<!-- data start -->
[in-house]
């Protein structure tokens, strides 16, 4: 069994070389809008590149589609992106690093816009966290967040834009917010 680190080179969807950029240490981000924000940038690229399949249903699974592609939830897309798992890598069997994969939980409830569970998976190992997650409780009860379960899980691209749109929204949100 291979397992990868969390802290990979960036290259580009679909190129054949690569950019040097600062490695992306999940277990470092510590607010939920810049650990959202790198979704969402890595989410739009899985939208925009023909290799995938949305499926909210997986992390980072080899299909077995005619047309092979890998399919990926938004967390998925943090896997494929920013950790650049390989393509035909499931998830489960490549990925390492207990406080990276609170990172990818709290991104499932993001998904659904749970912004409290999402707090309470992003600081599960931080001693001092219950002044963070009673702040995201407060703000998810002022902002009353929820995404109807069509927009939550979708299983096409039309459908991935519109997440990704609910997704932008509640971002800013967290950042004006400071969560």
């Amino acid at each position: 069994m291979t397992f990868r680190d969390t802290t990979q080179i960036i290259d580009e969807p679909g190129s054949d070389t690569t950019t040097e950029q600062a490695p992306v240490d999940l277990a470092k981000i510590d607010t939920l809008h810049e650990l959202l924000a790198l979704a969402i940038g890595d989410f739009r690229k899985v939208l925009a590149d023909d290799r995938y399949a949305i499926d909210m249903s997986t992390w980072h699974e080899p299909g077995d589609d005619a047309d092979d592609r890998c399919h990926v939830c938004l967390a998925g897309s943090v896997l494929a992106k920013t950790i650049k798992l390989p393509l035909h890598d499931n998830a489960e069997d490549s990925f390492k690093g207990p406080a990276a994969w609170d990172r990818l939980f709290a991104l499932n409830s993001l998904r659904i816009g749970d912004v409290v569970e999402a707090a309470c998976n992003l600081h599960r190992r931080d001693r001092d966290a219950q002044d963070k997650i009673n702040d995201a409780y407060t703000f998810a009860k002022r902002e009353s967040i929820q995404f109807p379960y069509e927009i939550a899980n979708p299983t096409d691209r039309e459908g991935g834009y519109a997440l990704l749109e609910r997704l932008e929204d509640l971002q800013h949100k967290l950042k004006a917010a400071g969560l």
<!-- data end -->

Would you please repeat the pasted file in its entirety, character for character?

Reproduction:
[in-house]
């Protein structure tokens, strides 16, 4: 069994070389809008590149589609992106690093816009966290967040834009917010 680190080179969807950029240490981000924000940038690229399949249903699974592609939830897309798992890598069997994969939980409830569970998976190992997650409780009860379960899980691209749109929204949100 291979397992990868969390802290990979960036290259580009679909190129054949690569950019040097600062490695992306999940277990470092510590607010939920810049650990959202790198979704969402890595989410739009899985939208925009023909290799995938949305499926909210997986992390980072080899299909077995005619047309092979890998399919990926938004967390998925943090896997494929920013950790650049390989393509035909499931998830489960490549990925390492207990406080990276609170990172990818709290991104499932993001998904659904749970912004409290999402707090309470992003600081599960931080001693001092219950002044963070009673702040995201407060703000998810002022902002009353929820995404109807069509927009939550979708299983096409039309459908991935519109997440990704609910997704932008509640971002800013967290950042004006400071969560």
């Amino acid at each position: 069994m291979t397992f990868r680190d969390t802290t990979q080179i960036i290259d580009e969807p679909g190129s054949d070389t690569t950019t040097e950029q600062a490695p992306v240490d999940l277990a470092k981000i510590d607010t939920l809008h810049e650990l959202l924000a790198l979704a969402i940038g890595d989410f739009r690229k899985v939208l925009a590149d023909d290799r995938y399949a949305i499926d909210m249903s997986t992390w980072h699974e080899p299909g077995d589609d005619a047309d092979d592609r890998c399919h990926v939830c938004l967390a998925g897309s943090v896997l494929a992106k920013t950790i650049k798992l390989p393509l035909h890598d499931n998830a489960e069997d490549s990925f390492k690093g207990p406080a990276a994969w609170d990172r990818l939980f709290a991104l499932n409830s993001l998904r659904i816009g749970d912004v409290v569970e999402a707090a309470c998976n992003l600081h599960r190992r931080d001693r001092d966290a219950q002044d963070k997650i009673n702040d995201a409780y407060t703000f998810a009860k002022r902002e009353s967040i929820q995404f109807p379960y069509e927009i939550a899980n979708p299983t096409d691209r039309e459908g991935g834009y519109a997440l990704l749109e609910r997704l932008e929204d509640l971002q800013h949100k967290l950042k004006a917010a400071g969560l």